Cross border Mergers and Acquisitions or M&A are deals between foreign companies and domestic firms in the target country. The trend of increasing cross border M&A has accelerated with the globalization of the world economy. Indeed, the 1990s were a “golden decade” for cross border M&A with a nearly 200 percent jump in the volume of such deals in the Asia Pacific region. This region was favored for cross border M&A as most countries in this region were opening up their economies and liberalizing their policies, which provided the much, needed boost to such deals. Of course, it is another matter that in recent years, Latin America and Africa are attracting more cross border M&A. This due to a combination of political gridlock in countries like India that are unable to make up their minds on whether the country needs more foreign investment, the saturation of China, and the rapid emergence of Africa as an investment destination. Further, the fact that Latin America is being favored is mainly due to the rapid growth rates of the economies of the region.
Factors to be considered in Cross Border Mergers and Acquisitions
Having said that, it must be remembered that cross border M&A’s actualize only when there are incentives to do so. In other words, both the foreign company and the domestic partner must gain from the deal as otherwise; eventually the deal would turn sour. Given the fact, that many domestic firms in many emerging markets overstate their capabilities in order to attract M&A, the foreign firms have to do their due diligence when considering an M&A deal with a domestic firm. This is the reason why many foreign firms take the help of management consultancies and investment banks before they venture into an M&A deal. Apart from this, the foreign firms also consider the risk factors associated with cross border M&A that is a combination of political risk, economic risk, social risk, and general risk associated with black swan events. The foreign firms evaluate potential M&A partners and countries by forming a risk matrix composed of all these elements and depending upon whether the score is appropriate or not, they decide on the M&A deal. Third, cross border M&A also needs regulatory approvals as well as political support because in the absence of such facilitating factors, the deals cannot go through.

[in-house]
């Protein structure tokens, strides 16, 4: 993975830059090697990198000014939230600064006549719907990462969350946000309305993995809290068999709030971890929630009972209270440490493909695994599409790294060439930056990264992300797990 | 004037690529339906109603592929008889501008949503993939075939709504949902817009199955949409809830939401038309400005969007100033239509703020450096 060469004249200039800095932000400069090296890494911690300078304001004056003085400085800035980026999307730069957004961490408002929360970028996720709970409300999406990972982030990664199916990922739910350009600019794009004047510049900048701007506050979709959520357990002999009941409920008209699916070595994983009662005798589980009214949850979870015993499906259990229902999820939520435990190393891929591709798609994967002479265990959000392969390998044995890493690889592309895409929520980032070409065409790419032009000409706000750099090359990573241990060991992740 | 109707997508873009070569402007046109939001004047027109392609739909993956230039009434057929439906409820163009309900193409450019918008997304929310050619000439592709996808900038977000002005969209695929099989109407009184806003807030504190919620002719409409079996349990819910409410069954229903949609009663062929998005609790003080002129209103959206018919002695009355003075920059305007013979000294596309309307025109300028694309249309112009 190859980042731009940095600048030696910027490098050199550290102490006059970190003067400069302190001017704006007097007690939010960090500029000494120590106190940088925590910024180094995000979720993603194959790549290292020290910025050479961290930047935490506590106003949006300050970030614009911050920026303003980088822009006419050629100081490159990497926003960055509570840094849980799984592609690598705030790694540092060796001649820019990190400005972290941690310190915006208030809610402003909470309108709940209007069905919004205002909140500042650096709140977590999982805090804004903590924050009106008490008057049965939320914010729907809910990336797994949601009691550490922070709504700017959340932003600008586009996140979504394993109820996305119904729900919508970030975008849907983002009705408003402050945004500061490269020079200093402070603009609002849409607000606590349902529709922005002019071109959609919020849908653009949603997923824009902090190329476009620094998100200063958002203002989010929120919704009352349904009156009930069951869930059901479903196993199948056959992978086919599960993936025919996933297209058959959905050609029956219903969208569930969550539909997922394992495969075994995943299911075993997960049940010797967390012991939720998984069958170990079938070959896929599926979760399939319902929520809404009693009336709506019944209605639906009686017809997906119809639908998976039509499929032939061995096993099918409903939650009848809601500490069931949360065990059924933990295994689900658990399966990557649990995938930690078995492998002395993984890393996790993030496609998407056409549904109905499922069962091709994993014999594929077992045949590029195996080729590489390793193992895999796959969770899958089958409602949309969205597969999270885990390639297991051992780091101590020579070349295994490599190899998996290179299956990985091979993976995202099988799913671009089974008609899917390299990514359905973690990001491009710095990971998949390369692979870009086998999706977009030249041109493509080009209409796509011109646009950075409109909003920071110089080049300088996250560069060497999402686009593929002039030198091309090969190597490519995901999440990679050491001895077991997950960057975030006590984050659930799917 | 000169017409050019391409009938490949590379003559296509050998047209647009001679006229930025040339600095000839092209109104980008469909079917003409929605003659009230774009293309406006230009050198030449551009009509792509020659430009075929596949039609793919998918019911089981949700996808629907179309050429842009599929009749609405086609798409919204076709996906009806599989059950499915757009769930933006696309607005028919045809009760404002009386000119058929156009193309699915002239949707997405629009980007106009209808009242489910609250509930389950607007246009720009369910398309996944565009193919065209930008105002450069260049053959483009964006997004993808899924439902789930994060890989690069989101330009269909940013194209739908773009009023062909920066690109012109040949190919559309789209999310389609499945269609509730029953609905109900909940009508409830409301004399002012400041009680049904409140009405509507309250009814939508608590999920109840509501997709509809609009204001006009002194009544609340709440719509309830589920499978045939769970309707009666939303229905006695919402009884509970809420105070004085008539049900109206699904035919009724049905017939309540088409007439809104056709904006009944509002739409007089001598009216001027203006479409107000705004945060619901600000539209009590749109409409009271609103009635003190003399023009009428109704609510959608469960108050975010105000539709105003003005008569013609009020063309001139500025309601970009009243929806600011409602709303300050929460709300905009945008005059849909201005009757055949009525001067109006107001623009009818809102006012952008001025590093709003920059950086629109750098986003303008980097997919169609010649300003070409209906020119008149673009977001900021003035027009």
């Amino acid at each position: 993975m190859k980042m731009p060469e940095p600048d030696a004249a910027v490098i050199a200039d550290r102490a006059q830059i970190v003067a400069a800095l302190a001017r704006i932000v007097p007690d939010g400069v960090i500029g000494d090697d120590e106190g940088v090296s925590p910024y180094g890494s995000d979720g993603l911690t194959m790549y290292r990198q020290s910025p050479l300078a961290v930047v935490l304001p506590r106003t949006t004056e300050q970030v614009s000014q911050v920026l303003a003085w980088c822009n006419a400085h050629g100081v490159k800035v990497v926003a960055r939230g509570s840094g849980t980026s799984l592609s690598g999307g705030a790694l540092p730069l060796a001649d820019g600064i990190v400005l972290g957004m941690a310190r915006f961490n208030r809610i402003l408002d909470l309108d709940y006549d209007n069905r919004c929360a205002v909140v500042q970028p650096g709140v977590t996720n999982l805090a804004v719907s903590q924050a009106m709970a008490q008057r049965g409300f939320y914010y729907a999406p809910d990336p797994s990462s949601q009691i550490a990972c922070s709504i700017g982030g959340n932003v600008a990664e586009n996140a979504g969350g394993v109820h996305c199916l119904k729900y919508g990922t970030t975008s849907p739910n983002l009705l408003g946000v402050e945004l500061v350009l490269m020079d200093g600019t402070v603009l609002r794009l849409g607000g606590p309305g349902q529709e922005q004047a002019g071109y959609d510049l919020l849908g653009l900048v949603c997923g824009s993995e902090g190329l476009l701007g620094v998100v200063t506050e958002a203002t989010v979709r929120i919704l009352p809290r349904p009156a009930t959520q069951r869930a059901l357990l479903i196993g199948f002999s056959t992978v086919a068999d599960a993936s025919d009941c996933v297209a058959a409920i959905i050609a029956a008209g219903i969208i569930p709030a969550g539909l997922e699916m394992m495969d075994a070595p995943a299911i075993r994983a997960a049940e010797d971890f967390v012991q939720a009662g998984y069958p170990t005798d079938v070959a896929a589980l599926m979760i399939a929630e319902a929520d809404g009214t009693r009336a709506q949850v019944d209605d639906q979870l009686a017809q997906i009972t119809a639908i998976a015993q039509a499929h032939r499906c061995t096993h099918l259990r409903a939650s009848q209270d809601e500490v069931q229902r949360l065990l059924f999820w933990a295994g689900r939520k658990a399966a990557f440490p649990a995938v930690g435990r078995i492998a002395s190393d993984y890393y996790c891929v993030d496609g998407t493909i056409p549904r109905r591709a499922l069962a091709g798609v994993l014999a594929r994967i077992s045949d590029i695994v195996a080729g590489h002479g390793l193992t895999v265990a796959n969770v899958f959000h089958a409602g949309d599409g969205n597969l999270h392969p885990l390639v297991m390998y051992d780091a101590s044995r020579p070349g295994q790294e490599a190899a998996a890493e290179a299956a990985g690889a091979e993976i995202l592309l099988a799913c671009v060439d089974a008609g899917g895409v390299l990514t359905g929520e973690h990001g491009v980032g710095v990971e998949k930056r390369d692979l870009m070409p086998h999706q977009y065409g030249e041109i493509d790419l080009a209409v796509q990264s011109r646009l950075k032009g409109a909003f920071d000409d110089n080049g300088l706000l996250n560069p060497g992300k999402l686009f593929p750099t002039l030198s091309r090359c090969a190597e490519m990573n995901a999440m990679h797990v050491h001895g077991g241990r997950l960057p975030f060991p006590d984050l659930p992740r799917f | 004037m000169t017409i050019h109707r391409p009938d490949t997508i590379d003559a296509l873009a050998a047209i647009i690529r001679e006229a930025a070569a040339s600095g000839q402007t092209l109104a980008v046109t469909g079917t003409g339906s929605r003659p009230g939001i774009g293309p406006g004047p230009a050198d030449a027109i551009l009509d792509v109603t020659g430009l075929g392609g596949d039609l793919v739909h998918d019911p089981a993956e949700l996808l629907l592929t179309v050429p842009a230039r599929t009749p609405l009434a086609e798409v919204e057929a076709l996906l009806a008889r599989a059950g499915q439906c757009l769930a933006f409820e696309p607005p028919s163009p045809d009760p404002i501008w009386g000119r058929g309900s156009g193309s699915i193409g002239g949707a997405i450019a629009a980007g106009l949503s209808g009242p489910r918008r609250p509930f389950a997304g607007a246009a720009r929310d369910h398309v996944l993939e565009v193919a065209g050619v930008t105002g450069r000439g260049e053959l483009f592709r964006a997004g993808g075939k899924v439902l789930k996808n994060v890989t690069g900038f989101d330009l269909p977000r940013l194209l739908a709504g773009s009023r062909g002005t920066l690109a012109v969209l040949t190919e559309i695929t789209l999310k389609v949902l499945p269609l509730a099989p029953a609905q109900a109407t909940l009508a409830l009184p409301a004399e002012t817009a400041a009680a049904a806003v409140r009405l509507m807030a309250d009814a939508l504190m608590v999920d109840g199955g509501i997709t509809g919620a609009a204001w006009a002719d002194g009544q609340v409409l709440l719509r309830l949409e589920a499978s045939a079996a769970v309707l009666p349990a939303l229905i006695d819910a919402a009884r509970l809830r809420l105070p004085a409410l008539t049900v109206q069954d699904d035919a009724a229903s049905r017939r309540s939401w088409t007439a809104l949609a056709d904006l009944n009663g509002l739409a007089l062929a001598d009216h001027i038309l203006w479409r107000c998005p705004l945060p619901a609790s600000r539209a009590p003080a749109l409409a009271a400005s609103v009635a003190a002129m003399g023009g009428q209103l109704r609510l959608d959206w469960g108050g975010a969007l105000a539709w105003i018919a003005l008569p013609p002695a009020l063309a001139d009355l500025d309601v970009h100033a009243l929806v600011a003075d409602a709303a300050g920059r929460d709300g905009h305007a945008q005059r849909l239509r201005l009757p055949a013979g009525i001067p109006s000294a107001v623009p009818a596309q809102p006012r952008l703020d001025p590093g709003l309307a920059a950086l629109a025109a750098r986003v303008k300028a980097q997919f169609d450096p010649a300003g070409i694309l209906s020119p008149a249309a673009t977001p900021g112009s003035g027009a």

Some Recent Examples of Cross Border M&A
If we take some recent examples of cross border M&A deals, the Jet-Etihad deal and the Air Asia deal in the aviation sector in India are good examples of how cross border M&A deals need to be evaluated against the points mentioned previously. For instance, there is both support and resistance to the Jet-Etihad deal as well as for the Air Asia deal. This has made other foreign companies weary of entering India. On the other hand, if we consider the cross border M&A deals in the reverse direction i.e. from emerging markets to the developed world, the Chinese oil major SNOPC had to encounter stiff resistance from the US Senate because of security concerns and potential issues with ownership patterns. Of course, the recent Unilever takeover of its subsidiaries around the world is an example of a successful deal. The clear implications of these successes as well as failures is that there must be a process that is structured and standardized in each country and by each firm on how to approach the M&A deal. Otherwise, there are chances of hostility creeping into the process and vitiating the economic atmosphere for all stakeholders. More than this, the due diligence must be carried out before any such deals are considered.
Finally, there has been a huge outcry from civil society in almost all the emerging markets in recent months. This has been mainly due to public anger at crony capitalism and tiny elite cornering all the benefits. Therefore, the most essential condition before cross border M&A is actualized is that there must be regulatory scrutiny about the ownership patterns and the holding structures.